Tokyo and Seoul struggle to quit Iranian oil habit
REPORTING FROM SEOUL — South Korea and Japan, two energy-challenged Asian nations dependent on Iranian crude oil, are pondering ways to overcome the steep price of adhering to a U.S. embargo against the Middle Eastern country.
Reeling from the financial aftermath of March’s earthquake and tsunami, Tokyo officials are exploring alternative petroleum sources to fuel a flagging economy especially reliant on imported oil and natural gas.
"We are considering our response and are closely discussing the matter with the U.S.," a Japanese Foreign Ministry official, Kazuhiro Kawase, said Friday.
Earlier in the week, South Korean officials said they would ask Washington for an exemption from the embargo to lessen the “negative impacts" of the Iranian sanctions. South Korea imports 97% of its oil and, like Japan, depends on Iran for up to 10% of its supplies.
The South Korean press reported Sunday that Seoul officials are considering a move to reduce imports of Iranian oil to 2010 levels.
China, the region’s biggest importer of Iranian oil, has balked at the embargo, with Beijing calling for negotiations with Washington. "Sanctioning is not the correct approach to easing tensions," said Chinese ministry spokesman Hong Lei.
Reacting to the worsening diplomatic standoff, U.S. Treasury Secretary Timothy Geithner will visit Beijing and Tokyo this week. Seoul plans to send a delegation to Washington to discuss the sanctions, approved last month by President Barack Obama as a way to prompt Tehran to give up its burgeoning nuclear program.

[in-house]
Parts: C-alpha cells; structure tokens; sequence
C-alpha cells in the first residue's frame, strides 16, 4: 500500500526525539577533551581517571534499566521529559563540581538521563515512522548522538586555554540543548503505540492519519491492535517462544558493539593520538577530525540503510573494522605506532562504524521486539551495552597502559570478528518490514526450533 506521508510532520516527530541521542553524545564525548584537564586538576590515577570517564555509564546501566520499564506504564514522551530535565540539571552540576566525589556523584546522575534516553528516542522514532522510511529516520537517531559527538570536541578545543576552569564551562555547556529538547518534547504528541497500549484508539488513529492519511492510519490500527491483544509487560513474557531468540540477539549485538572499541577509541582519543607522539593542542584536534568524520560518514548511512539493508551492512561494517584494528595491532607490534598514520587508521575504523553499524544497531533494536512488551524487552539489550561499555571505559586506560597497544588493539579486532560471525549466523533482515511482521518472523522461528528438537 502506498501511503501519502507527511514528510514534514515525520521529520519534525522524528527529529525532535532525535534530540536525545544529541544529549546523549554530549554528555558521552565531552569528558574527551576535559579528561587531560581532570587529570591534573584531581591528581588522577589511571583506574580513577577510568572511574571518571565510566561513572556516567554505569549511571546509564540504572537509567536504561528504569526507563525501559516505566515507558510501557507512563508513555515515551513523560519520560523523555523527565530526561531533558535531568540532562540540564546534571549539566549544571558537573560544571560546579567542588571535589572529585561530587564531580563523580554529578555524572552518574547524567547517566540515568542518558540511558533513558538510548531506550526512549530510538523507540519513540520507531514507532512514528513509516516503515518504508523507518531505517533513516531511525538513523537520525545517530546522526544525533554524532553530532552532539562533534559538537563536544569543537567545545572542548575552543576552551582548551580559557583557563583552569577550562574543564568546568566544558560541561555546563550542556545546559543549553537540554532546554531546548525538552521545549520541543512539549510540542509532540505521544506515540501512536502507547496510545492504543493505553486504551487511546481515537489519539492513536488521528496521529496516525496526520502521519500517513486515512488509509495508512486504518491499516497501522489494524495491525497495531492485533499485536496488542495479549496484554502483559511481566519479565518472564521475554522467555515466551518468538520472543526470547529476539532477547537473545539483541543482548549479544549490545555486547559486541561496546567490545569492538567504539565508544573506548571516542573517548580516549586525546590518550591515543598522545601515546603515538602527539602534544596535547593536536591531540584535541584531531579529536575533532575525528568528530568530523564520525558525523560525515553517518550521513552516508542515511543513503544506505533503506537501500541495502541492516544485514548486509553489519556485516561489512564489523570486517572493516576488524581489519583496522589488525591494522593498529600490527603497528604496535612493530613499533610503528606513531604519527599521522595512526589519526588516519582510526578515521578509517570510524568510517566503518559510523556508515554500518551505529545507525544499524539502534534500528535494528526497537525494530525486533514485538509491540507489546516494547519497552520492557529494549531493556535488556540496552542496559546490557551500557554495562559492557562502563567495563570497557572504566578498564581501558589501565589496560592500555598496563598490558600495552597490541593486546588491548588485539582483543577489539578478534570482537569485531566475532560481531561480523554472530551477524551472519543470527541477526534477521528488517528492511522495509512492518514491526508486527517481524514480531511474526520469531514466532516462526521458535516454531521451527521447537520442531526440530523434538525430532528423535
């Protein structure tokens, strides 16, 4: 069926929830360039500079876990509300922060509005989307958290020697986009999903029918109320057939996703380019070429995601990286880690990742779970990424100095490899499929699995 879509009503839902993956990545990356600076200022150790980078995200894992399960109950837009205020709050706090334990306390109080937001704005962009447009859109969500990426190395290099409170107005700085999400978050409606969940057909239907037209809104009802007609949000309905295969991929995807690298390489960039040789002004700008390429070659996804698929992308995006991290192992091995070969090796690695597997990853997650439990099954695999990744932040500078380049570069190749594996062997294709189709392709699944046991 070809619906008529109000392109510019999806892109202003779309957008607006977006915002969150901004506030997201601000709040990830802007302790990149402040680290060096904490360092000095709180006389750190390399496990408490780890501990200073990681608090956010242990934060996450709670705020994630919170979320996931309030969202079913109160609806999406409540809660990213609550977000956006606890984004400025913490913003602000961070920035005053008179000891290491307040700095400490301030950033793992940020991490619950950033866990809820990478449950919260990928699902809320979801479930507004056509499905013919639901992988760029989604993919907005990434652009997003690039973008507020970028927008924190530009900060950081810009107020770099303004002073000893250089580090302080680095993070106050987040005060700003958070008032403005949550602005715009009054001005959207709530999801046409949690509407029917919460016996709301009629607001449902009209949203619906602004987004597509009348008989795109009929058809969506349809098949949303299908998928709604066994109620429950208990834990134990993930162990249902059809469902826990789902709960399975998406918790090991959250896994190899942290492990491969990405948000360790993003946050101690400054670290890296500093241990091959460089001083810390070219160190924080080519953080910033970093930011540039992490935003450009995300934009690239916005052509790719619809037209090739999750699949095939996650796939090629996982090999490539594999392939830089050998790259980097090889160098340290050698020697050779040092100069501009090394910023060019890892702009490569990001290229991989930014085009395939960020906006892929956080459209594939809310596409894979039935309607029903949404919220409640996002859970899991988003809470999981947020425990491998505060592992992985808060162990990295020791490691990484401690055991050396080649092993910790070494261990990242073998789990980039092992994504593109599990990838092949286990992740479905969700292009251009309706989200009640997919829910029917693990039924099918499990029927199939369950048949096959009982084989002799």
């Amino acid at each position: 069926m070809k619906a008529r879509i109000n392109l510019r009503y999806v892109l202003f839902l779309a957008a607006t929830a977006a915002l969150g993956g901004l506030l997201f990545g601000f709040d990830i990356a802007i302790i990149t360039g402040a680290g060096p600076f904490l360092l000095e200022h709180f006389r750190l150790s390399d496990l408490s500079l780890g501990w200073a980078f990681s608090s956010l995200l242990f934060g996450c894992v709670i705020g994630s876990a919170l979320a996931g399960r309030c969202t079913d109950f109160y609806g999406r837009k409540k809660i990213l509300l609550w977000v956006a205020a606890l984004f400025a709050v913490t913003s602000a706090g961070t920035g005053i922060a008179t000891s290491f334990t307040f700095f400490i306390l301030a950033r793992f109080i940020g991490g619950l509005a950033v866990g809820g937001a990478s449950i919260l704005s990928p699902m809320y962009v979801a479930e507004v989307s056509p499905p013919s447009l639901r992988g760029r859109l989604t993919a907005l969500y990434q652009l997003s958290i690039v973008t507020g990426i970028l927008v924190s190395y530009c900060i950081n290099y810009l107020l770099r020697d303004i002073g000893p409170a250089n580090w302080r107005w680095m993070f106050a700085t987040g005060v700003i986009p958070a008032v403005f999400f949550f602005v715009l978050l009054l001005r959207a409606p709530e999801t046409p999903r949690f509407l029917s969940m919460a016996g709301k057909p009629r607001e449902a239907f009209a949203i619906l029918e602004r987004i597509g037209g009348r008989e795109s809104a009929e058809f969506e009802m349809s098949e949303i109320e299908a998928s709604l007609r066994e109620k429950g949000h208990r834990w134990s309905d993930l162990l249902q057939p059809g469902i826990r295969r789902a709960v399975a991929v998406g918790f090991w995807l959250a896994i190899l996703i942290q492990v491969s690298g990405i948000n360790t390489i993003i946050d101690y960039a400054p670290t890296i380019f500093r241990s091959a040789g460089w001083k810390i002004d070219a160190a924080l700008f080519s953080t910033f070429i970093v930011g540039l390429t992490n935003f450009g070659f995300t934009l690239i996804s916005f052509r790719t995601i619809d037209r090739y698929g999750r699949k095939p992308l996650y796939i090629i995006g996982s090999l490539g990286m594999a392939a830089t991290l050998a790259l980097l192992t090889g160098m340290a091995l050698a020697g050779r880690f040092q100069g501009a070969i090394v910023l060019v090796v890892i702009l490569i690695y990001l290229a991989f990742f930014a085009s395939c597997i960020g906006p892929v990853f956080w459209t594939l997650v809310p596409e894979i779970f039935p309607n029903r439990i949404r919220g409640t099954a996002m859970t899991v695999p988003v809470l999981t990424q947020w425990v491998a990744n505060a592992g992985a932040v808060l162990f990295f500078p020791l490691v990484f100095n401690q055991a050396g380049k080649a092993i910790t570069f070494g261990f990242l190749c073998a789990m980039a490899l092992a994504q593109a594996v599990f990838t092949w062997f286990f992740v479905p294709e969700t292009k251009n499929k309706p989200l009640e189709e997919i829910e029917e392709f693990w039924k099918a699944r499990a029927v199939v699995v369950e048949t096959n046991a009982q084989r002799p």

South Korea and Japan have been placed in the most precarious position by the oil embargo, which bars financial institutions from buying or selling Iranian oil or oil products.
Japan's foreign minister this week will visit Saudi Arabia, the United Arab Emirates and Qatar. Officials say the trip was previously scheduled and it remains unclear whether any new oil deals will be struck.
"There are some thorny issues between the U.S. and Japan, but since we're so dependent on the U.S. forces for our national defense, I don't think we have any other choice but to follow the lead of Washington," one Japanese official told reporters.
Editorials in Japan’s major newspapers warn that the nation will be doubly hit by the difficulty of procuring oil at high prices and should seek a compromise with U.S. officials.
"We should take necessary measures to lower damage from an oil embargo for our country," said Yukio Edano, minister of Economy, Trade and Industry.
South Korea has also claimed that cutting back on Iranian oil would cause financial havoc. In a meeting in Seoul last month, senior U.S. State Department adviser for non-proliferation and arms control Robert Einhorn continued to pressure officials. “Iran is violating international obligations and norms. It is becoming a pariah state,” he told reporters.
But the embargo seems to have support among the South Korean public.
"Iran's nuclear weapons program should be stopped, and an international effort should be put together. Of course, it is natural for South Korea to participate in that effort," wrote one Internet user.
-- John M. Glionna
Photo: The aircraft carrier USS John C. Stennis in the Straits of Hormuz. Credit: U.S. Navy